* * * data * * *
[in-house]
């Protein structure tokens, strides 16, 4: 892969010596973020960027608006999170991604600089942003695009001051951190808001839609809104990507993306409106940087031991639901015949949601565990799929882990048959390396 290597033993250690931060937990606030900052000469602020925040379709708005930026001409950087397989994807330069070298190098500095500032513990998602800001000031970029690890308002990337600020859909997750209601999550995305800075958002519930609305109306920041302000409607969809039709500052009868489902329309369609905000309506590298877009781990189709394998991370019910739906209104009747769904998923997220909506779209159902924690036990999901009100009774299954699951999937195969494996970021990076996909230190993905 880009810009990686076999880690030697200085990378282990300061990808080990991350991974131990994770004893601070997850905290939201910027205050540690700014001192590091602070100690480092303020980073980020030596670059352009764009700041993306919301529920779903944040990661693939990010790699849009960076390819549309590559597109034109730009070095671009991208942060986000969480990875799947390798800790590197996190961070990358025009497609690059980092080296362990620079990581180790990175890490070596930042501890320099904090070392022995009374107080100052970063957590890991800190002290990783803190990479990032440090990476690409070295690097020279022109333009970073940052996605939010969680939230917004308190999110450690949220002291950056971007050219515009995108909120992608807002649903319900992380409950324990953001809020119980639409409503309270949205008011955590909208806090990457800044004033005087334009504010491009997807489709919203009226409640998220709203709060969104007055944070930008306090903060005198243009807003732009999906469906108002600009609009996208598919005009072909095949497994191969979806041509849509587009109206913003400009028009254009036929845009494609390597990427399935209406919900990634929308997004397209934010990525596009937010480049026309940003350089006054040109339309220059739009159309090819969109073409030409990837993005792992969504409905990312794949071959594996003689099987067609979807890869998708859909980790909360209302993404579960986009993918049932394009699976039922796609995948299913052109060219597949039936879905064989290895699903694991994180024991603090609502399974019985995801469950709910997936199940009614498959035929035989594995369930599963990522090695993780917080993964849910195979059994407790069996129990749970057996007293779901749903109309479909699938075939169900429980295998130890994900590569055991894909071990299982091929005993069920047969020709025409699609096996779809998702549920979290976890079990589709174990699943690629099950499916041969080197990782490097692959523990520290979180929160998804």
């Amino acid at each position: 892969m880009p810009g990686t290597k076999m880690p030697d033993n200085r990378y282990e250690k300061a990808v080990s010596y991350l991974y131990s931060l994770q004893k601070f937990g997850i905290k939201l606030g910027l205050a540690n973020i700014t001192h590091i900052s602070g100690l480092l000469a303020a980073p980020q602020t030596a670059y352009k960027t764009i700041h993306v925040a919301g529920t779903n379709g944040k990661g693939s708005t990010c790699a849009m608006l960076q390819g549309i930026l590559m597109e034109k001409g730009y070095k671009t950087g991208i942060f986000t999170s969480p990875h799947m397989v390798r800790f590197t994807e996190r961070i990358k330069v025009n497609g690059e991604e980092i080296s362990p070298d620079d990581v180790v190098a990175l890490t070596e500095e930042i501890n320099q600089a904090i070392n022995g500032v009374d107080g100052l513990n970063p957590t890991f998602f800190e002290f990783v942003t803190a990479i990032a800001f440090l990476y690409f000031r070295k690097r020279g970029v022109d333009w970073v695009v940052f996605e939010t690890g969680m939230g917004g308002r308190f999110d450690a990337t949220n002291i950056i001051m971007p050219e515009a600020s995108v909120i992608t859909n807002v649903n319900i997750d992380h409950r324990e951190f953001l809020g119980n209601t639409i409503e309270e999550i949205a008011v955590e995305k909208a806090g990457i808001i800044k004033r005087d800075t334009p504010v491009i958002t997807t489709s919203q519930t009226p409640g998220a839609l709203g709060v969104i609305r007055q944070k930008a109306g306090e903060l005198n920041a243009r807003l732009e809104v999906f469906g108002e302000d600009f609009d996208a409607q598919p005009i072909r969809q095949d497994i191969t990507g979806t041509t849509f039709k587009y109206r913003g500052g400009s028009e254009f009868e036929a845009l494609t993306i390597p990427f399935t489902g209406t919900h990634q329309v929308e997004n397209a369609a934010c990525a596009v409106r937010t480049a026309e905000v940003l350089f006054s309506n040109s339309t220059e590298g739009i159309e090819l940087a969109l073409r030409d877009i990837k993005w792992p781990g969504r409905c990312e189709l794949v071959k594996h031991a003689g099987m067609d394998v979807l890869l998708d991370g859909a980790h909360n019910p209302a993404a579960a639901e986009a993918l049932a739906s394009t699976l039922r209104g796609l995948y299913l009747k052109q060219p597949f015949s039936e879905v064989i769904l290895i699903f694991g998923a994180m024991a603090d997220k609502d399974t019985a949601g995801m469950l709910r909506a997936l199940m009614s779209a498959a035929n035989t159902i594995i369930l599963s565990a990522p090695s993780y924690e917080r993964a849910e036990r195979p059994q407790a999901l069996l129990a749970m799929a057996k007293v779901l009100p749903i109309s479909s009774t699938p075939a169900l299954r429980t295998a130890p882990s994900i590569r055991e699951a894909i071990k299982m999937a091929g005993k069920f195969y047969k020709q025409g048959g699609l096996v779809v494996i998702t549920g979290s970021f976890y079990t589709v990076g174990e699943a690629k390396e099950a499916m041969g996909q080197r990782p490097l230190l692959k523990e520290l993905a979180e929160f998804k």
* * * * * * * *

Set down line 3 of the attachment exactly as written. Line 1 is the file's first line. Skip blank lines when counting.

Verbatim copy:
């Amino acid at each position: 892969m880009p810009g990686t290597k076999m880690p030697d033993n200085r990378y282990e250690k300061a990808v080990s010596y991350l991974y131990s931060l994770q004893k601070f937990g997850i905290k939201l606030g910027l205050a540690n973020i700014t001192h590091i900052s602070g100690l480092l000469a303020a980073p980020q602020t030596a670059y352009k960027t764009i700041h993306v925040a919301g529920t779903n379709g944040k990661g693939s708005t990010c790699a849009m608006l960076q390819g549309i930026l590559m597109e034109k001409g730009y070095k671009t950087g991208i942060f986000t999170s969480p990875h799947m397989v390798r800790f590197t994807e996190r961070i990358k330069v025009n497609g690059e991604e980092i080296s362990p070298d620079d990581v180790v190098a990175l890490t070596e500095e930042i501890n320099q600089a904090i070392n022995g500032v009374d107080g100052l513990n970063p957590t890991f998602f800190e002290f990783v942003t803190a990479i990032a800001f440090l990476y690409f000031r070295k690097r020279g970029v022109d333009w970073v695009v940052f996605e939010t690890g969680m939230g917004g308002r308190f999110d450690a990337t949220n002291i950056i001051m971007p050219e515009a600020s995108v909120i992608t859909n807002v649903n319900i997750d992380h409950r324990e951190f953001l809020g119980n209601t639409i409503e309270e999550i949205a008011v955590e995305k909208a806090g990457i808001i800044k004033r005087d800075t334009p504010v491009i958002t997807t489709s919203q519930t009226p409640g998220a839609l709203g709060v969104i609305r007055q944070k930008a109306g306090e903060l005198n920041a243009r807003l732009e809104v999906f469906g108002e302000d600009f609009d996208a409607q598919p005009i072909r969809q095949d497994i191969t990507g979806t041509t849509f039709k587009y109206r913003g500052g400009s028009e254009f009868e036929a845009l494609t993306i390597p990427f399935t489902g209406t919900h990634q329309v929308e997004n397209a369609a934010c990525a596009v409106r937010t480049a026309e905000v940003l350089f006054s309506n040109s339309t220059e590298g739009i159309e090819l940087a969109l073409r030409d877009i990837k993005w792992p781990g969504r409905c990312e189709l794949v071959k594996h031991a003689g099987m067609d394998v979807l890869l998708d991370g859909a980790h909360n019910p209302a993404a579960a639901e986009a993918l049932a739906s394009t699976l039922r209104g796609l995948y299913l009747k052109q060219p597949f015949s039936e879905v064989i769904l290895i699903f694991g998923a994180m024991a603090d997220k609502d399974t019985a949601g995801m469950l709910r909506a997936l199940m009614s779209a498959a035929n035989t159902i594995i369930l599963s565990a990522p090695s993780y924690e917080r993964a849910e036990r195979p059994q407790a999901l069996l129990a749970m799929a057996k007293v779901l009100p749903i109309s479909s009774t699938p075939a169900l299954r429980t295998a130890p882990s994900i590569r055991e699951a894909i071990k299982m999937a091929g005993k069920f195969y047969k020709q025409g048959g699609l096996v779809v494996i998702t549920g979290s970021f976890y079990t589709v990076g174990e699943a690629k390396e099950a499916m041969g996909q080197r990782p490097l230190l692959k523990e520290l993905a979180e929160f998804k």